Or Why Most Covers Don’t Uncover Anything New
This is my badass cover of the Bob Dylan classic, Blowing In The Wind.
The original idea for the groove and pedal-point in the bass came when I was playing with my son Emanuel (5 at the time.) He was playing his toy bongos. I was on the somewhat-in-tune Acrosonic spinnet in the living room. And as usual, when it was playtime with the kids, I was trying to not-so-surreptitiously sneak in a little “me time.” In this case composing, or, more accurately, arranging.
I had, for reasons I don’t quite remember, decided to come up with a cover of iconic 1960s anthem. Maybe it was because I had heard a terribly boring cover of this tune while watching coverage of the 2000 Democratic convention. But it’s possible that I heard that during coverage of the 2004 convention, in which case I’m retroactively projecting into the future. But I digress. And in either case, the Dems lost both of those elections and seemed to be blowing in the wind themselves.
Uncovering the Truth About Cover Songs
But it does bring to mind the elephant in the room of cover songs. Which, as you probably know, is that they are almost always terribly boring. This is usually because of one of three miscalculations on the part of the artist:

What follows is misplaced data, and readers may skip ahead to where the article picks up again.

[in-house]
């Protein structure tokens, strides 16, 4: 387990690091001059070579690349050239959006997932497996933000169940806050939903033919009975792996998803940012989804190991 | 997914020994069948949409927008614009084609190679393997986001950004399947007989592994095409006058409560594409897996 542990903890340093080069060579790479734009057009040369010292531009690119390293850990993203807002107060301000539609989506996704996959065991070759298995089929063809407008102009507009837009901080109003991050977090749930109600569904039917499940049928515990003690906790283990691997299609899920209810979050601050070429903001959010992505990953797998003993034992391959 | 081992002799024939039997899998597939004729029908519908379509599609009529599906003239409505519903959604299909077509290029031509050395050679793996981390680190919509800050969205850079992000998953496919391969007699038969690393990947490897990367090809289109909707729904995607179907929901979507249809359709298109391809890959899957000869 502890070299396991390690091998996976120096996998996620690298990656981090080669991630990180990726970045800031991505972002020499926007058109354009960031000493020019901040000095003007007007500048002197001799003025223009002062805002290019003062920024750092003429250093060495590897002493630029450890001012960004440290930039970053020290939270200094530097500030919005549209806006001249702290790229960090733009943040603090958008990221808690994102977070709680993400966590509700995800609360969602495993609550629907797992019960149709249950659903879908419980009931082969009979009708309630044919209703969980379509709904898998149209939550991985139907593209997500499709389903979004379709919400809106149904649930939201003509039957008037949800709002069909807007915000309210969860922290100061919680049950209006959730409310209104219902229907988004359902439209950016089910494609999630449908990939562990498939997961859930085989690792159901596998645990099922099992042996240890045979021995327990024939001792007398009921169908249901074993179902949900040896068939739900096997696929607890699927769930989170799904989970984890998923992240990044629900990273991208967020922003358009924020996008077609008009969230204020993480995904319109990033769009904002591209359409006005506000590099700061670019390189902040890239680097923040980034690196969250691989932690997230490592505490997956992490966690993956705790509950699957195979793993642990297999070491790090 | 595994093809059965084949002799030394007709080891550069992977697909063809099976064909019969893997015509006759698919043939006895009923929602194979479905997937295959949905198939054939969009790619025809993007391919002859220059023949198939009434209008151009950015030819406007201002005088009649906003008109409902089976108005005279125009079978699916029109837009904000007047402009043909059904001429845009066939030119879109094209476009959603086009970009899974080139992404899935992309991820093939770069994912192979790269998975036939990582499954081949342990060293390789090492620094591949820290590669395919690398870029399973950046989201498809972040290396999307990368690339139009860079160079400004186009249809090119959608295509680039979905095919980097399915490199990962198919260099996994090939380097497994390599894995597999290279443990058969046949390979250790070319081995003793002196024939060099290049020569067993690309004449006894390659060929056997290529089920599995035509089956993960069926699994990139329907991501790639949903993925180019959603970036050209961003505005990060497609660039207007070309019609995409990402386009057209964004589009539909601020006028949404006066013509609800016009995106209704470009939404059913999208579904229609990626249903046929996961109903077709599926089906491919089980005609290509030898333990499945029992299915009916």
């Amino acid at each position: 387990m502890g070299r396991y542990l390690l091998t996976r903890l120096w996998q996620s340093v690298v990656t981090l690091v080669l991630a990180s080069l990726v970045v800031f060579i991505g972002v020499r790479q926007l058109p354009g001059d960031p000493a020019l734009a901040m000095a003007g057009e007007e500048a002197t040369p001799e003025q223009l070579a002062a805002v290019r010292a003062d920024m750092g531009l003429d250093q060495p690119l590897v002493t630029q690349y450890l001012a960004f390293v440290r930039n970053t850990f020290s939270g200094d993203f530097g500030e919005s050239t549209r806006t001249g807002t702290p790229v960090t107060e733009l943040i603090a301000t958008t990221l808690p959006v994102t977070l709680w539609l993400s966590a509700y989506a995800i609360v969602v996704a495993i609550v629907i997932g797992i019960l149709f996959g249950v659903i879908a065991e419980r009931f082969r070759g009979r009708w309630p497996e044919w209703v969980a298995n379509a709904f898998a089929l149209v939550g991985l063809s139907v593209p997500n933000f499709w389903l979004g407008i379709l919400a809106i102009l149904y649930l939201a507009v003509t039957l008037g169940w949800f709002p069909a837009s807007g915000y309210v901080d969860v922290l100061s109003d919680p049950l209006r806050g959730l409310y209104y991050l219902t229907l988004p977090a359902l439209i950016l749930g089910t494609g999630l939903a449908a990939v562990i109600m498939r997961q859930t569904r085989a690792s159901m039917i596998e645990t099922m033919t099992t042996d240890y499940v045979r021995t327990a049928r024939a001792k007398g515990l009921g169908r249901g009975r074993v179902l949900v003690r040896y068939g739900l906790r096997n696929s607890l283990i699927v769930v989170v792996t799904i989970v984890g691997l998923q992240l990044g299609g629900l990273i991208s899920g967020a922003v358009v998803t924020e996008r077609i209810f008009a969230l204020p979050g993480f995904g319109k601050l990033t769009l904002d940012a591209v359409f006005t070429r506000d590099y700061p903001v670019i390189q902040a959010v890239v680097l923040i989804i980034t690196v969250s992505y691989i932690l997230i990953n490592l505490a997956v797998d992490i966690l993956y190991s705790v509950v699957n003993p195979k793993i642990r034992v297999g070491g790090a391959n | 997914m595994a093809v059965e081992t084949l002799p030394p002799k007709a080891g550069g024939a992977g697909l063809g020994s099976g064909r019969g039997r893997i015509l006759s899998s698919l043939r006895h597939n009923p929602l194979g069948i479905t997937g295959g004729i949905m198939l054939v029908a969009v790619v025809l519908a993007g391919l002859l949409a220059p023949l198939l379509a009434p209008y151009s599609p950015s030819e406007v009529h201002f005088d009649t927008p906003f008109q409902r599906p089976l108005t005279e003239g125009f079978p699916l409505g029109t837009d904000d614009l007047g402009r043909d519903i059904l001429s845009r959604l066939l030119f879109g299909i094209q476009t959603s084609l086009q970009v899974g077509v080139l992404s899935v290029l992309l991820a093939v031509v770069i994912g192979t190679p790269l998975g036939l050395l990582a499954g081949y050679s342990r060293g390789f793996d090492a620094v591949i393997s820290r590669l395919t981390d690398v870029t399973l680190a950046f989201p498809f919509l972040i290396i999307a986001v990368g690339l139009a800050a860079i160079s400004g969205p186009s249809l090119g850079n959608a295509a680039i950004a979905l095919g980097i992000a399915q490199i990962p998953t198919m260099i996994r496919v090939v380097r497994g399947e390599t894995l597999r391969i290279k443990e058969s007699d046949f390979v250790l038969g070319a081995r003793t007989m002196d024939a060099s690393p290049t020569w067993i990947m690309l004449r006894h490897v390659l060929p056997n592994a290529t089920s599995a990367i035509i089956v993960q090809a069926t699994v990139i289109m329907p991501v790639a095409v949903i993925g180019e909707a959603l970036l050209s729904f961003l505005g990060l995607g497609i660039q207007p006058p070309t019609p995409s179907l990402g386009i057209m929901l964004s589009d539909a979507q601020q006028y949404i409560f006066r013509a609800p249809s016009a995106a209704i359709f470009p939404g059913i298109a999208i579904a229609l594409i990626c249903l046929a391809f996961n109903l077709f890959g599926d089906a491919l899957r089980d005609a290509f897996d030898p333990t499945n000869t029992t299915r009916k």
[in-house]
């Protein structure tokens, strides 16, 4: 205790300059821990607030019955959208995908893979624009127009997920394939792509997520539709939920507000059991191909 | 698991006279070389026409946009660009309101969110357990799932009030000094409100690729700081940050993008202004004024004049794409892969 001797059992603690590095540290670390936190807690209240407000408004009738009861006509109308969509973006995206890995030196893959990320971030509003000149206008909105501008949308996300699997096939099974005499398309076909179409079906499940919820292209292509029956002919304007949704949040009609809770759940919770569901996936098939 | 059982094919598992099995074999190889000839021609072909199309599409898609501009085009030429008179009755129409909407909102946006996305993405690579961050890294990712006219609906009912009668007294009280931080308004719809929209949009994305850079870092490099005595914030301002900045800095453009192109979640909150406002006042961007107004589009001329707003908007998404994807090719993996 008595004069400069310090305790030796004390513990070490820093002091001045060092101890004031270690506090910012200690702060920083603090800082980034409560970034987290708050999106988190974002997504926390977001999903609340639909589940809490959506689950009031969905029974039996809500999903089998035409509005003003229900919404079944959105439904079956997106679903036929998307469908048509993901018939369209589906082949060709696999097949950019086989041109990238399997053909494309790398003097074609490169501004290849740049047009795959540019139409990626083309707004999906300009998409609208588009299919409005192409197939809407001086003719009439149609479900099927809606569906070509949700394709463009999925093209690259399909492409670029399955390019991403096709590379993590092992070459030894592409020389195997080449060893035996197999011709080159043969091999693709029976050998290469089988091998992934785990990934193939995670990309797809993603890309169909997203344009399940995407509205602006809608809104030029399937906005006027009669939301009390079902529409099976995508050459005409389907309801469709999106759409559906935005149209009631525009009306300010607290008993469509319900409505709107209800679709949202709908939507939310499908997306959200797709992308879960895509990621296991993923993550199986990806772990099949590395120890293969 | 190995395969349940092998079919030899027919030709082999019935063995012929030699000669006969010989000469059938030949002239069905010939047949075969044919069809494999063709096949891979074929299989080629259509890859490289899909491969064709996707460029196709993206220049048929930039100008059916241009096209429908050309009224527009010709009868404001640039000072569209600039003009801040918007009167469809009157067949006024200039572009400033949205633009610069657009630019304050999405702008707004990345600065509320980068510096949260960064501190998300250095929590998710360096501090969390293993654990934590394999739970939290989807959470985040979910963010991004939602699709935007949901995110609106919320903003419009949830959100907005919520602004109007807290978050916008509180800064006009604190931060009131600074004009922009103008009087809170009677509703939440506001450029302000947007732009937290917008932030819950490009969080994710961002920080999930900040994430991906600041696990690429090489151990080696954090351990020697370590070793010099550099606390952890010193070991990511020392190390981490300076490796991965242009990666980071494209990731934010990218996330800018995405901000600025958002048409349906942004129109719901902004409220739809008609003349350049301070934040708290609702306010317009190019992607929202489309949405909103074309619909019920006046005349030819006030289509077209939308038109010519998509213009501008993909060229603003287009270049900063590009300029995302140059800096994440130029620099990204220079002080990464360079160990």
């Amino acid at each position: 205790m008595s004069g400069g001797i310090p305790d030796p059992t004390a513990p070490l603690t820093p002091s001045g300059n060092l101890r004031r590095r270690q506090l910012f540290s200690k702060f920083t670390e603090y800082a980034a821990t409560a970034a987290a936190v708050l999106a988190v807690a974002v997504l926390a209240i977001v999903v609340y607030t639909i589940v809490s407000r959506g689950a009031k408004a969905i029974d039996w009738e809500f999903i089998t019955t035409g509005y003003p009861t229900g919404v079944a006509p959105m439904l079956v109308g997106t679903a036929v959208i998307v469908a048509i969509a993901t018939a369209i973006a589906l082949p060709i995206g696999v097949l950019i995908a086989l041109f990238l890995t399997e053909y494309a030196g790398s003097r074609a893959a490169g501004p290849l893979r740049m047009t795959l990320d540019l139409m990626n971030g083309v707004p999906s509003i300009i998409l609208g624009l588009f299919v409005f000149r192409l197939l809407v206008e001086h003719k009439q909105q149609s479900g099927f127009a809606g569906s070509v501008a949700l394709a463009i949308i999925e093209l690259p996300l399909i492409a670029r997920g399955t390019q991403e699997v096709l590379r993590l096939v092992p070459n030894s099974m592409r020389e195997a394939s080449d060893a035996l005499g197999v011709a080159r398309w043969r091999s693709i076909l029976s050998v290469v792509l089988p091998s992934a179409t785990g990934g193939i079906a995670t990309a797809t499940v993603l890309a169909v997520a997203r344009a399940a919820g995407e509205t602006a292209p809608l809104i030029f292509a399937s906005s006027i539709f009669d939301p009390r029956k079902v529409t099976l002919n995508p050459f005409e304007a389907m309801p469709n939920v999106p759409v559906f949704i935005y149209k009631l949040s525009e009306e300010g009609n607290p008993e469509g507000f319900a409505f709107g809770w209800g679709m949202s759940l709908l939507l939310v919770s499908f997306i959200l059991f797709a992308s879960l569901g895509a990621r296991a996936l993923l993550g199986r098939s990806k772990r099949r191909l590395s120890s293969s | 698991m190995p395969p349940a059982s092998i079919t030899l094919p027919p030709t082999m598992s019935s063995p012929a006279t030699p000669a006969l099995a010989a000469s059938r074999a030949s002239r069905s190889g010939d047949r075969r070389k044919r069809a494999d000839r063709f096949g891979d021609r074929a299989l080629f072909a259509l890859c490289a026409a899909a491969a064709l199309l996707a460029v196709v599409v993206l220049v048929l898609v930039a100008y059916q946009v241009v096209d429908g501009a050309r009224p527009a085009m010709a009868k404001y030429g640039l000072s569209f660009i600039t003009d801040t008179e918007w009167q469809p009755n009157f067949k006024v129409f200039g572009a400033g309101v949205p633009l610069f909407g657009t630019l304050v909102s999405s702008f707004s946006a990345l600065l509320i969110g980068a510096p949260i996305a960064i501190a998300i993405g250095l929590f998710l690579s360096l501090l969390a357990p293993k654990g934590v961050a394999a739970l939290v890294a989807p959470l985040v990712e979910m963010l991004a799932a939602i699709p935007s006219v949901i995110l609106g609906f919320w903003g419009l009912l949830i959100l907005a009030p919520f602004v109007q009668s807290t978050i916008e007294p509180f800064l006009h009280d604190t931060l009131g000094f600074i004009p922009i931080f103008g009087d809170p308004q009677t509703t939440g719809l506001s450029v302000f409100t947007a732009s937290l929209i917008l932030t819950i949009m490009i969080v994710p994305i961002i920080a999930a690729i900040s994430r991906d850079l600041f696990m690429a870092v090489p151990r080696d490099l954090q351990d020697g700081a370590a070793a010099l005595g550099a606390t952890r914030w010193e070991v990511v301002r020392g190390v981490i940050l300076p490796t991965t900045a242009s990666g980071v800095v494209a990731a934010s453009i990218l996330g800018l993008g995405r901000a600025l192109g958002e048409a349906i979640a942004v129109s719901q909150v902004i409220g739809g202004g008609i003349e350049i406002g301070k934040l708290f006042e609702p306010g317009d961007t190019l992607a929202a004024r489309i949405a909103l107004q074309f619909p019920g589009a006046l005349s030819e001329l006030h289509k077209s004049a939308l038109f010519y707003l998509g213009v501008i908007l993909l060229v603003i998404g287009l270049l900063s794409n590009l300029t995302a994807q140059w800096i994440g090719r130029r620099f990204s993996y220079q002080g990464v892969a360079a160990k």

1. They aren’t that talented
2. They are trying too hard to honor the original
3. They are trying too hard to be different from the original
In the first case, lack of talent, it’s really more of a lack of judgment, as in, you think the fact that you’re merely playing the song actually matters. Of course, it does. To you. Maybe you’re in the intermediate stage of musical development where simply “making the changes” is important. And that OK. Or maybe you’re a middle-aged orthodontist who plays in a blues band on the weekend. You know your music is not going to change the world, and that’s also OK. In both cases, as long as you’re cognizant of the limited context in which you’re version of the famous song matters (e.g., to your drunk friends), it’s all good. The problem comes when you think something musically important is happening when in fact you’re playing the tune in the least musically offensive unthreatening way possible. (Unless you’re just playing it horribly, in which case you’re being musically offensive but for the wrong reasons.)
Veneer vs. Forced Radical